Welcome to Appalachian bonsai. Today’s video is gonna be a pruning of this Amur Honeysuckle. This honeysuckle was collected back in 2017. It was on my friend Lemuel’s property. Now, the thing about the Amur honeysuckle is it is extremely invasive here in the United States. Originally it comes from Asia, but it has made its way over, and I think that it is perfect for collection. If any of you out there have issues with collecting trees from the wild, give invasive species a try. There’s nothing wrong with collecting a tree that’s not supposed to be there in the first place. The footage for this video was captured April 2018, which was a fine time to prune. it’s now January 2019, which is not necessarily a good time to prune, but, January is a great time to edit videos you didn’t have time to edit last year. I hope that clears up any questions you might have had about the seasons.
If you’ll notice with this pruning, I’m taking it down to one or two buds per branch as well as thinning out the branches. These Amur honeysuckles are extremely vigorous. It’s one of the reasons why they’re invasive. Because of that, it can handle this type of pruning. There were many parts on this tree that were already dead, and I knew that going in to collecting it. But now that it’s had a full year of growth I understand where I want to grind, where to carve, and where to make artistic changes to the trunk and the structure of the tree. When using a pruning saw be careful not to force the blade. If you force the blade, your last cut might continue on and cut another section of live tree that you did not want to touch.
When I cut a large piece, like right here, I’ll cut the majority of the way through the trunk and then I will come on the back side and slightly cut it until it just falls off. There are many ways to carve up a tree, but I’m gonna be using a four inch wire wheel. Now, this wire grinder is often used for cleaning metal, but it does a pretty good job of carving up old dead wood, too. What I’m doing here is adding a taper to the trunk. We have a flat top and by cutting out a chunk I can make it look as if the tree is tapering towards that larger left branch. So, breaking it off right there, and I have better taper.
Now to finish it up a little bit more. The beauty of these large tools is you can eat away a lot of material at one time. Just be careful you don’t take away too much or hurt yourself. Now I’m using a Dremel tool with a little burr on it, and this is adding some finer details. You see those holes are actual worm holes. Those are from beetles and other types of insects and I am exploiting them. They are natural, and I want to accentuate them and add these lines that follow the curve of the trunk, follow those bug holes, open up those bug holes, and it just adds so much depth. I think it’s just a really gorgeous feature. I’ll finish it up with a little wire wheel.
This miniature wire wheel just takes off all the little frayed pieces of the wood. Let’s take a look at those roots. This tree is extremely hardy, as I’ve said before. Wow! Look at that! That’s a lot of roots! That’s one year of growth from this particular species. It’s also one of the reasons why I’m able to do a heavy prune on the top and a heavy prune on the bottom and still allow it to survive. Use your chopstick to clear out the old soil. This tree has been without water for a couple of days. With the soil a little bit dry it falls out so much easier. You don’t have a muddy mess. There’s our puppy dog. His name is Rocky. He is a pain. We love him. tease those roots out with your hands, with the chopsticks, or whatever tools that you find easiest for this type of work.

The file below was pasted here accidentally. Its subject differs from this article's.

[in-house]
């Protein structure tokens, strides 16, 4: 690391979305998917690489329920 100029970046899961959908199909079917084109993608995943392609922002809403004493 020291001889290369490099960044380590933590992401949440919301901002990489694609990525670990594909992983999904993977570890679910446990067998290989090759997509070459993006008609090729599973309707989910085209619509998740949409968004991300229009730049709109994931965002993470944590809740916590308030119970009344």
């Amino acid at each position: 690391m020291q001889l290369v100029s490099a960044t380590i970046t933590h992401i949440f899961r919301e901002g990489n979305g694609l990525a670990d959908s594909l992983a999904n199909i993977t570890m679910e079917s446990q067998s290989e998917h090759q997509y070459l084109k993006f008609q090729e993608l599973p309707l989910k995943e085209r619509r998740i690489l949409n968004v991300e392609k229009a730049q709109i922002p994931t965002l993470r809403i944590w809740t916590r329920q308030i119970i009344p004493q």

As you work your way underneath the root ball you can find some roots that can be removed. It will allow the tree to sit a little bit lower into the pot. A nice sharp pair of bonsai pruning shears can make really quick work of these wide outer roots Here is another large root that needs to be removed. It has some smaller fine roots that are growing off the sides above my cut. This helps make sure the root stays alive and I can get it into the pot. I know it seems excessive with all the roots I’ve taken off and all the top I’ve taken off, but as I may say again this is a very hardy species. It can handle this type of work.
Okay, so now that I have the roots pruned up, I can put them into a pot. I have my wires and my screens in place, and I’m adding a little bit of pre-made soil. My soil mixture is three parts Turface MVP, which is a type of fire clay, three parts of pine bark, two parts diatomaceous earth, and one part coarse masonry sand. I have them sifted between two and six millimeters. Check the description for those items if you need to look at them again. You’ll notice I’m adding a little bit of plastic tubing to this wire. This is airline hose, which goes with a lot of aquariums. I’m using it to protect those roots so that as it grows it doesn’t form around that wire, which is sometimes known as wire bite. And then you pull and twist. I’m adding soil to the pot one or two scoops at a time. And then I use my chopstick to work that soil in between each of the roots, starting from the trunk and working my way outward.
If you’ve watched any of my previous videos, I’ve mentioned about working the chopstick up and down, wiggling it from side to side, sometimes you can tap the sides of the pot with your fist and that all helps get that soil in between those fine roots. After you’re done working the soil into your pot make sure you water it thoroughly. Protect your tree from strong sunlight and strong winds for the next couple of days until it’s recovered.
Also, be wary of young puppy dogs. I hope you’ve enjoyed this video. Like and Subscribe, because there’s more to come. Thanks for watching! .